The Dart: Tracking down feathered fun

Published 12:01 am Monday, October 22, 2012

LAUREN WOOD/THE NATCHEZ DEMOCRAT — Rex Archer works with his dog Smoky, training him to stay on point by using a rag on a string Friday evening outside of his Vidalia house. Archer had trained more than 200 hours with Smoky before taking him on a hunt.

Editor’s note: The Dart is a weekly feature in which a reporter and a photographer throw a dart at a map and find a story where it lands.

VIDALIA — Rex Archer had just wrapped up a hunting trip Thursday when The Dart landed on Palm Street, but neither the work — nor the fun — was complete for his dogs.

Archer traveled to a hunting camp just south of Topeka, Kan., for a two-day pheasant hunt with three friends and his dogs, Jake and Smoky. A native of Kansas, Archer said he tries to make the trip at least three times a year.

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“That’s my hobby, bird hunting,” Archer said. “I was raised in Emporia, Kan., so I’m familiar with it. It’s a totally different state than this one.”

Taking 51 pheasants was nice, but Archer also said it was good to see the Kansas sunset.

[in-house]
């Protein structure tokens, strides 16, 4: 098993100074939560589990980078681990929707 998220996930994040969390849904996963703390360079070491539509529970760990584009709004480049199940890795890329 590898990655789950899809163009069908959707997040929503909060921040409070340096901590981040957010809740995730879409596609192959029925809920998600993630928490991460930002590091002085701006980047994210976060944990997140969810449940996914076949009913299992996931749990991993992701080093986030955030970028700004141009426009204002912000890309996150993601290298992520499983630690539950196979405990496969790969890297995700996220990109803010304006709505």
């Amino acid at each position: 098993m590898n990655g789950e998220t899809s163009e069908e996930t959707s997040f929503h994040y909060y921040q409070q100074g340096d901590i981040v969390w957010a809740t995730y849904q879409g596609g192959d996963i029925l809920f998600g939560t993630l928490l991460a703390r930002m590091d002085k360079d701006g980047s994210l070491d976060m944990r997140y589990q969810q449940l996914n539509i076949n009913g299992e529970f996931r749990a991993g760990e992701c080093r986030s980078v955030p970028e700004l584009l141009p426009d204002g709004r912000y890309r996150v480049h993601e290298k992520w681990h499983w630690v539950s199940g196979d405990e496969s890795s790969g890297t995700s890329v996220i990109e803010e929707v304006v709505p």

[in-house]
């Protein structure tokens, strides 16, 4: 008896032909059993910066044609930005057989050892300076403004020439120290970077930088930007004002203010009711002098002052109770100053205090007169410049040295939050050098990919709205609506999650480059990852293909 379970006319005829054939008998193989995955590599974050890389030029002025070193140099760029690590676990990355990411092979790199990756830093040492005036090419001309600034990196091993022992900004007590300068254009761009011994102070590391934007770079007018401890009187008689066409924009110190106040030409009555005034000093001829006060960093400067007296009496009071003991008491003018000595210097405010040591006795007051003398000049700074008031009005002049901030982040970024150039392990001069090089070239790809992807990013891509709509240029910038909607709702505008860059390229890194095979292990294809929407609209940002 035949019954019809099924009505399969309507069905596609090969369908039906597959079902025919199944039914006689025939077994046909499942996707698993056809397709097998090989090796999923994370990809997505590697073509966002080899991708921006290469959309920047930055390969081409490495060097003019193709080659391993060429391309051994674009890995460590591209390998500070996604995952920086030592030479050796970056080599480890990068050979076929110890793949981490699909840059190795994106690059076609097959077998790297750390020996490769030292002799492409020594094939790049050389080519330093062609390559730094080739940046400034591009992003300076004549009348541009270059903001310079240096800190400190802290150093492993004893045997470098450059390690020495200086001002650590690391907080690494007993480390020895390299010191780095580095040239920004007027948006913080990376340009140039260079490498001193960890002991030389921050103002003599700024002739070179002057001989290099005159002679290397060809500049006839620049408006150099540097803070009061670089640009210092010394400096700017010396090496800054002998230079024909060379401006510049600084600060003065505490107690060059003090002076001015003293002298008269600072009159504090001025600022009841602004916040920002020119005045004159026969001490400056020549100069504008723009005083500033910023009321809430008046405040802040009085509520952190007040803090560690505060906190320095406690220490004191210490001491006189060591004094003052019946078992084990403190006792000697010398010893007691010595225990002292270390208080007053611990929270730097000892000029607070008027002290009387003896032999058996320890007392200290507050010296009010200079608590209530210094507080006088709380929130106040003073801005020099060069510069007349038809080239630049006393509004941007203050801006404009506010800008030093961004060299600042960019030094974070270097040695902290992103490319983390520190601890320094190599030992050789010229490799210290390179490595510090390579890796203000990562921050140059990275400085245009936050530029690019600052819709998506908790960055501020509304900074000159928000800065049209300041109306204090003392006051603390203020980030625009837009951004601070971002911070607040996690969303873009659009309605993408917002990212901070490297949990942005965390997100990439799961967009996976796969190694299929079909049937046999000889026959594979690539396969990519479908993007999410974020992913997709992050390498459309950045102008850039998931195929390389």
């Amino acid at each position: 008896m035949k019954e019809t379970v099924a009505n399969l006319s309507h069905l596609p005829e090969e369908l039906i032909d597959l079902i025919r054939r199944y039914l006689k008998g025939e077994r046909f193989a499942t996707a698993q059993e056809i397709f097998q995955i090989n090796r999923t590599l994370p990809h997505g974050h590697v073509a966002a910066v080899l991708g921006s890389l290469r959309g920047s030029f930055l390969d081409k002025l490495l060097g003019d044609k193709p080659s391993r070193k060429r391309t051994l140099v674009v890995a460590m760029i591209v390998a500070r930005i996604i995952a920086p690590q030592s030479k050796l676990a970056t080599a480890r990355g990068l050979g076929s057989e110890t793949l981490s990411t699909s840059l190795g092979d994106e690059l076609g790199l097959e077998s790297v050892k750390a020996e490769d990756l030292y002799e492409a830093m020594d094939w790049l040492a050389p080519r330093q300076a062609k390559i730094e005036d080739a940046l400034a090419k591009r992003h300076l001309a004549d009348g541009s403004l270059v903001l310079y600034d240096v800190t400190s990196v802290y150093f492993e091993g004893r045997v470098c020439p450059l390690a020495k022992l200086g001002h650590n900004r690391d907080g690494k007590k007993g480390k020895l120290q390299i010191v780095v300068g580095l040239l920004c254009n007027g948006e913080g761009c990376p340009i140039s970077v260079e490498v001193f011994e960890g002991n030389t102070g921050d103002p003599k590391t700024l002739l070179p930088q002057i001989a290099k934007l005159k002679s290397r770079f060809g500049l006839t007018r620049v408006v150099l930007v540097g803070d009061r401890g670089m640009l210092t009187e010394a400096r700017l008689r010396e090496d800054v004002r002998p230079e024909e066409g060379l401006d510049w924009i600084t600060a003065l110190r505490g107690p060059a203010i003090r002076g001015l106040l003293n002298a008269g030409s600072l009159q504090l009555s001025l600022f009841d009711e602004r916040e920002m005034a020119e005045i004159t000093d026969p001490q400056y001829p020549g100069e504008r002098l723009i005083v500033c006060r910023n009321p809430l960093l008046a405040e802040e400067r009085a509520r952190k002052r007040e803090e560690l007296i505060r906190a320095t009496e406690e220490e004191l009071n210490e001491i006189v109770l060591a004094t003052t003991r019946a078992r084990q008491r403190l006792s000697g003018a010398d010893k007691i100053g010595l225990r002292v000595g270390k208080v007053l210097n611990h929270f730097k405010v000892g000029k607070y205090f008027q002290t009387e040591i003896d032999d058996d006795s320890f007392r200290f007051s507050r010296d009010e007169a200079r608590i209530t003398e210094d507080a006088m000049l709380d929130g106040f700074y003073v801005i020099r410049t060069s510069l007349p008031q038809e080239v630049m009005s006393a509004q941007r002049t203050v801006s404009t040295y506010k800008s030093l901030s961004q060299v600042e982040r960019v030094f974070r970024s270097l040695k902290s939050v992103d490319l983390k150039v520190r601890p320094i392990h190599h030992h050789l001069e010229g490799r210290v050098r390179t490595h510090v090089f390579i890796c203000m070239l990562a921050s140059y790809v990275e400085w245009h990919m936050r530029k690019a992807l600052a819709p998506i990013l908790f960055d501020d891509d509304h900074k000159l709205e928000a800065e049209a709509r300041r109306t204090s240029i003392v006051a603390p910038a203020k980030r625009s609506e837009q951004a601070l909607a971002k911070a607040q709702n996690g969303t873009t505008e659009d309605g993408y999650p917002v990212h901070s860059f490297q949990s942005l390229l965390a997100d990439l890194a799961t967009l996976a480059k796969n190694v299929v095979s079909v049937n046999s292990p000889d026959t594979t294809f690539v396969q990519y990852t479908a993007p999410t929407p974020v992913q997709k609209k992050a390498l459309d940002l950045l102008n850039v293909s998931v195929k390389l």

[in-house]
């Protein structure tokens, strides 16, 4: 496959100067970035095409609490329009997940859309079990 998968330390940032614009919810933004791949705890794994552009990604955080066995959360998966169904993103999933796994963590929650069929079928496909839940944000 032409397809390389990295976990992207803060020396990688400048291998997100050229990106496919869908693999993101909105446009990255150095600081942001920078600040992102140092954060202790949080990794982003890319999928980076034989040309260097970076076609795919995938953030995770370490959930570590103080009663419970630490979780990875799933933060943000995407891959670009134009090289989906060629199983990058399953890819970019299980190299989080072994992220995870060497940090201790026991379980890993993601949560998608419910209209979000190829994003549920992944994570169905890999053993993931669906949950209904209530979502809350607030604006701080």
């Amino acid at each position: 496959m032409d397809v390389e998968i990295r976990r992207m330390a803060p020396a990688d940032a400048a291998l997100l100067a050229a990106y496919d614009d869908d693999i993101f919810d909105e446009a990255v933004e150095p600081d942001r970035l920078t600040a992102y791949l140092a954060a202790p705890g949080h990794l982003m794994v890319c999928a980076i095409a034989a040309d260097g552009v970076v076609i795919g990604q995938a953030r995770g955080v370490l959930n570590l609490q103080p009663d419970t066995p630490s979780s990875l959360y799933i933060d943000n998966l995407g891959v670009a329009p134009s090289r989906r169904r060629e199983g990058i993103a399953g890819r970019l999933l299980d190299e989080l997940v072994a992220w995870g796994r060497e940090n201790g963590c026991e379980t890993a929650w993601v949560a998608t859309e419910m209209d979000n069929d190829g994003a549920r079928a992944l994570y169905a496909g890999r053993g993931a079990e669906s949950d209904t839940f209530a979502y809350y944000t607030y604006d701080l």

“The sunset is amazing,” he said. “You can see for 60 miles (in Kansas). You can’t see nothing around here.”

Archer, 69, moved to Vidalia in 1973 to work at Otasco, a tire and supply company based in Oklahoma. Though he has not lived in Kansas for almost 40 years, he said he still makes sure to keep up with the family tradition of bird hunting.

“My dad, Oscar, was a big bird hunter,” Archer said. “I’ve been hunting at Ravenwood Lodge for almost four years now. Right after Thanksgiving, we’re going to have our big family hunt.”

That will include his son and his grandson and granddaughter, which makes it four generations of Archers that bird hunt. Archer said his granddaughter, Katie, has a bright future with bird hunting.

“She’s into it big time,” Archer said. “She loves to shoot them birds.”

This past week’s trip was the first Archer has made to Kansas this year, and he said the weather didn’t exactly cooperate the whole time.

“It got too hot for the dogs one day, about 85 degrees,” Archer said. “They wore out quickly.”

Jake and Smoky are 7 and 3, respectively, and Archer said he trained both of them himself.

“That’s my fun, making them do what I want them to do,” he said.

Working with the dogs year-round helps them stay at the top of their games, Archer said.

After the Thanksgiving trip, Archer said he will probably go one more time in January.

“I hope I get up there and see some snow,” Archer said.